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Essential Health Benefits Rule Addresses Key Issues
 

By Amy Gordon, Anne Hance and Susan Nash, © McDermott Will & Emery LLP  3/1/2013
 

On Feb. 25, 2013, the U.S. Department of Health and Human Services (HHS) published in the Federal Register the much anticipated essential health benefits (EHB) final rule for non-grandfathered group health plans and health insurance coverage in the individual and small group markets.

HHS remains consistent with its previously articulated positions on these topics, including prior bulletins and the Nov. 26, 2012, proposed rule, despite receiving more than 15,000 public comments on the issues.

The following are a select group of key issues addressed in the EHB final rule.

Prescription drug coverage. HHS finalized its proposal requiring coverage of “at least the greater of” one drug in every United States Pharmacopeia (USP) category and class or the same number of prescription drugs in each category and class as the EHB-benchmark plan, including its interpretation that drugs would count toward these requirements if chemically distinct (two dosage forms or strengths of the same drug would not meet this requirement).

EHB substitution. HHS maintains its position that an issuer may substitute actuarially equivalent benefits within any given category of EHB, but not between EHB categories, although states may adopt more stringent standards further limiting or prohibiting benefit substitutions.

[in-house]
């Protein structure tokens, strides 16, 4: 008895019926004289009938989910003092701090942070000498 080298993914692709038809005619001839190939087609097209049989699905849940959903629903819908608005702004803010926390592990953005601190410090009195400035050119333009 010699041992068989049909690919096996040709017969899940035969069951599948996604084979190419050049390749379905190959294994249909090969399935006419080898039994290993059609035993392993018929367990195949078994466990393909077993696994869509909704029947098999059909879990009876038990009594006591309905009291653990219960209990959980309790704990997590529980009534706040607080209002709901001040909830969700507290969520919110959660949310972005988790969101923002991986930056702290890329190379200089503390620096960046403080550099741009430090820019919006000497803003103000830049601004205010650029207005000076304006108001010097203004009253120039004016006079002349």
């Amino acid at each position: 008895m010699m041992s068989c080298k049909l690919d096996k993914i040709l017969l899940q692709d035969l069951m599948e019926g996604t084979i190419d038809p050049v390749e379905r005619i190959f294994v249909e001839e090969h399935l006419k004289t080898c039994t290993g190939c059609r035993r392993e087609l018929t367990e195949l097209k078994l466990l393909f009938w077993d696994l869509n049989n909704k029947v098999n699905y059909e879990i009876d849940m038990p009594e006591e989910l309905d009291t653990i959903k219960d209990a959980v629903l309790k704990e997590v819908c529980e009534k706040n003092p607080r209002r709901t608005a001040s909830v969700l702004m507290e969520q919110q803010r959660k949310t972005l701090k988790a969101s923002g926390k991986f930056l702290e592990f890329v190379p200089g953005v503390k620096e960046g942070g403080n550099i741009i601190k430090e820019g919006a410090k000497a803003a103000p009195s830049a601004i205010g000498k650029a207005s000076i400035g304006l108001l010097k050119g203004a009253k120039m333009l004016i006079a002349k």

Use of medical management techniques. HHS promulgates new regulatory language to clarify that the prohibition on discrimination (an issuer’s benefit design or implementation thereof may not discriminate based on an individual’s age, expected length of life, present or predicted disability, degree of medical dependency, quality of life or other health conditions) shall not be construed to prevent an issuer from using “reasonable medical management techniques” to control costs.

Additionally, HHS removed proposed language in the Qualified Health Plan (QHP) cost-sharing regulation that had stated that the structure of cost-sharing under the plan must conform to the nondiscrimination requirements. This deletion was in response to comments expressing concern about the ability of issuers to control costs through use of reasonable medical management.

Section 2707 cost-sharing. HHS offers further clarification—although still no regulatory language—on its interpretation of the cost-sharing limitations imposed on group health plans under new Section 2707(b) of the Public Health Service Act. Section 2707(b) states that a group health plan’s cost-sharing requirements may not exceed the limitations that are a part of the essential health benefits package under Section 1302(c) of the Patient Protection and Affordable Care Act (PPACA). Section 1302(c)(1) sets out a limitation on annual cost-sharing, and subsection (c)(2) imposes an annual limitation on deductibles for health insurance coverage in the small group market.